The Interview

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Status: Finished  |  Genre: Literary Fiction  |  House: Booksie Classic
A policeman interviews a mother. Her daughter's body was found in a river...

Submitted: April 13, 2017

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Submitted: April 13, 2017



The Interview


The night they found her in the river, the rain fell softly but insistently, as if it had no intention of giving up. The girl's teeth were used to identify her. She'd been thrown in already dead, wrapped in carefully chosen biodegradable bags typically used for garden waste. They suspected strangulation.

They'd arrested the girl's father.

The River Aire in Yorkshire was wide, green and generous: it was polluted and frequently flooded in winter, but Detective Sergeant Fletcher had grown up with it, sitting on camping chairs along its muddy banks, fishing with his father, or walking their dog, slipping when it rained. Still, it was unusual to find a body so near the city. He didn't know the river near the city, except to avoid it.

"Your call, Joe," said the constable, Lee Medland.

The sergeant nodded. It was nearly half past eight in the evening, and he should have been heading home. But there was no avoiding it. Detective Inspector Satnam Kaur was on maternity leave. No one else was qualified in the building. There were a few drunks in the cells already; there had been a football match on. Joe Fletcher inhaled slowly.

"I'll do it."

Medland looked at him with sympathy. "Don't fuck it up," he said.

Glancing at Medland, Sergeant Fletcher made his way to the interview room.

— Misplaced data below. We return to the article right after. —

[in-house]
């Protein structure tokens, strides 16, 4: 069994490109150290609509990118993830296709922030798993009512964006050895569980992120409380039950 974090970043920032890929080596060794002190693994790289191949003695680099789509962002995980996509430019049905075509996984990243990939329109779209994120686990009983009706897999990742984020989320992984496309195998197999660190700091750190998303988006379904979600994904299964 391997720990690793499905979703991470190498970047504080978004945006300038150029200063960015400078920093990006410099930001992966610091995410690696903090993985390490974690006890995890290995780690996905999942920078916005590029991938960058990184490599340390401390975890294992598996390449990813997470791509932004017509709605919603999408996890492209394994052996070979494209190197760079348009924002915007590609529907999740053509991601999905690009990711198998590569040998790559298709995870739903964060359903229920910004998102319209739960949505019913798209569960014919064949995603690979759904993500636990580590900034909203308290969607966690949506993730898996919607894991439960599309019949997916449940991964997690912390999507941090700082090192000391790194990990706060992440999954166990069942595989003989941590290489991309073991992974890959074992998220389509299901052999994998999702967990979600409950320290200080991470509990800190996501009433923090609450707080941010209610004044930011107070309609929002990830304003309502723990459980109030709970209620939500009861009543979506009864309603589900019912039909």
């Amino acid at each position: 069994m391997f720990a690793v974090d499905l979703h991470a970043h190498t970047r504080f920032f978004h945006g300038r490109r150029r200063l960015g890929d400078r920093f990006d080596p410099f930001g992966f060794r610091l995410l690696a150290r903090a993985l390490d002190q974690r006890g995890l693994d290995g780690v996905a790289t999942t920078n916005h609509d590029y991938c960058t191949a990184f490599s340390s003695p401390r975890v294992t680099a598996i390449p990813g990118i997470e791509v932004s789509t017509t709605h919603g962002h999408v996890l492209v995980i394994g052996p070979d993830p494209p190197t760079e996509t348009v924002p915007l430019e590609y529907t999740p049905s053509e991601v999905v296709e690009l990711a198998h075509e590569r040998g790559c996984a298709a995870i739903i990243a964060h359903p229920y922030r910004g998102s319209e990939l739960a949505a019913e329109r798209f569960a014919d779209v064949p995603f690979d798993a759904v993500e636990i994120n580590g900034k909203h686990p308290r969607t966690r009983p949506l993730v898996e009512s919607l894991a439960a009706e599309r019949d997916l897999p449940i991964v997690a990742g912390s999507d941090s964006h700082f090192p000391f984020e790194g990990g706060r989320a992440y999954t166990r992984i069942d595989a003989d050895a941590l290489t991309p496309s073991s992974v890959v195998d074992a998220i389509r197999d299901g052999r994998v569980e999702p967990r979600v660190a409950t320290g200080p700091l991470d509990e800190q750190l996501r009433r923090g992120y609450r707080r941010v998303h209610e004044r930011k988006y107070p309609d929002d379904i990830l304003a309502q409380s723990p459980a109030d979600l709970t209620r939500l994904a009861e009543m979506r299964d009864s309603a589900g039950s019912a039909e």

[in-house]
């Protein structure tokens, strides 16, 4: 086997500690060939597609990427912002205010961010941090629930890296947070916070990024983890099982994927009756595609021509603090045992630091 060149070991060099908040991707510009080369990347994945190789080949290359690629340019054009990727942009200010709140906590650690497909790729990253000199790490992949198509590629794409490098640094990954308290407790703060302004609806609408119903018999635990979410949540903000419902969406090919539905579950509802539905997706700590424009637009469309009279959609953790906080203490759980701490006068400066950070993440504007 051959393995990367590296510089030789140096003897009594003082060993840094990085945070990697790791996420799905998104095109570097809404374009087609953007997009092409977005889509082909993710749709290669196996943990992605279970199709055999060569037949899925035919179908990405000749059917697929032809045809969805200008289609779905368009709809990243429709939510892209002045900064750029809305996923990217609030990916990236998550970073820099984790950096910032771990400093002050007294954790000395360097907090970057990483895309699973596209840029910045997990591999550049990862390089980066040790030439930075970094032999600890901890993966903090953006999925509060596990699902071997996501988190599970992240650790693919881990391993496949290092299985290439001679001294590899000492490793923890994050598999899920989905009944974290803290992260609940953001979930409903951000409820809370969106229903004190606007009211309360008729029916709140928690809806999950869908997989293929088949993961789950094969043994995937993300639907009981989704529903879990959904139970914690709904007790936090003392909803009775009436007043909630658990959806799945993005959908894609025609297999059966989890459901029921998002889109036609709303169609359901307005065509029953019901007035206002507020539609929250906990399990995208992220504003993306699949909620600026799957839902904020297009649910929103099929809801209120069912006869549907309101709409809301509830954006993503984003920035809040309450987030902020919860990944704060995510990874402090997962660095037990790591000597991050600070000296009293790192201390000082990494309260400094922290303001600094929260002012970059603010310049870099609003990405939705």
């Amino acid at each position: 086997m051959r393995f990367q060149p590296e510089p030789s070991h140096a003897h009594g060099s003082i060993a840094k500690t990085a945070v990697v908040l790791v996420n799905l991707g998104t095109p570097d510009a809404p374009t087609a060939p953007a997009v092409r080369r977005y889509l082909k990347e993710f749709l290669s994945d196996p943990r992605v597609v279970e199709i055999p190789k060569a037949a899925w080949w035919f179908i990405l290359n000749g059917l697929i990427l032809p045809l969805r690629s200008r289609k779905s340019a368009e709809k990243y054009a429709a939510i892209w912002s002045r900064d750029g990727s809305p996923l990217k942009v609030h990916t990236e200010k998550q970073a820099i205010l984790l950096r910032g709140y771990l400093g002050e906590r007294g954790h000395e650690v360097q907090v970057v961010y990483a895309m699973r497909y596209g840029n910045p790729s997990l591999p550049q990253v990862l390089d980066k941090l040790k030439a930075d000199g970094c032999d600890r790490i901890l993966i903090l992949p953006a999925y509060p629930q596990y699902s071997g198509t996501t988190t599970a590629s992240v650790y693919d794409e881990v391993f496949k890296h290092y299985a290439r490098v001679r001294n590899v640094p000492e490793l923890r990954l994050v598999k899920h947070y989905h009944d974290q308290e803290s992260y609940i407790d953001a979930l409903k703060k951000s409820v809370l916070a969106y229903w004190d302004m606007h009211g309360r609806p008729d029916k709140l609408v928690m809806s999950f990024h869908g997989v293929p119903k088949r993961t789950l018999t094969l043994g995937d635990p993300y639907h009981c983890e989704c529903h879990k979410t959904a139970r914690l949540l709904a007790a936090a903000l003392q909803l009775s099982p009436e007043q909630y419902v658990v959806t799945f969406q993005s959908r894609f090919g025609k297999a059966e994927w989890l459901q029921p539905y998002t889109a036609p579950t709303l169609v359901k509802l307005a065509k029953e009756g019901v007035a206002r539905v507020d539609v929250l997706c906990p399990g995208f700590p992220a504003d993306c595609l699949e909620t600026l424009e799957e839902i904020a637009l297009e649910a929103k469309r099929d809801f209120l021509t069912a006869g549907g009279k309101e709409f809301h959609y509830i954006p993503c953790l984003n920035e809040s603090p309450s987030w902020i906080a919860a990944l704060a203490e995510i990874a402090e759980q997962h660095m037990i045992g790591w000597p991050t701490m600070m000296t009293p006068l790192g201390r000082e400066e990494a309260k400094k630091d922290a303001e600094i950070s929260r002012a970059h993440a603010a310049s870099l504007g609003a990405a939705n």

The woman was on her own. She was called Shehnaz Begum. Joe Fletcher scanned the top sheet of paper in front of him. 46 years old. Four children, including the girl found in the river. She had come over to live in Yorkshire thirty-two years ago. All her children had been born in the county.

Joe Fletcher sat down, meeting the eye of the constable stood in the room by way of acknowledgement. He listened as the preliminaries were recorded, as they always were. Date and time, interviewee and police names. Shehnaz Begum watched him as he put his papers neatly in the file.

"I want to call my solicitor," she said suddenly, not waiting for him to look up.

He glanced at her. "Shehnaz Begum, can I please confirm your name and address," he replied mechanically.

The constable present to witness the interview reeled off her name, date of birth and address.

"Yes," she answered, the sound of the yes as hard as a sibilant sound could be. Detective Sergeant Fletcher began observing her. A white scarf was draped over her head, but casually, as if she had flung it on as an afterthought. She was in traditional dress. Shalwar and kameez. Not especially warm clothing for the weather. She had no cardigan. He noticed her face. She was beautiful, if a woman three or four stone overweight and aged before her time could be beautiful. The detective thought she must have been beautiful once. She had arched, unplucked eyebrows and large, fierce eyes. She had very full lips, a thick straight nose, and no makeup on at all.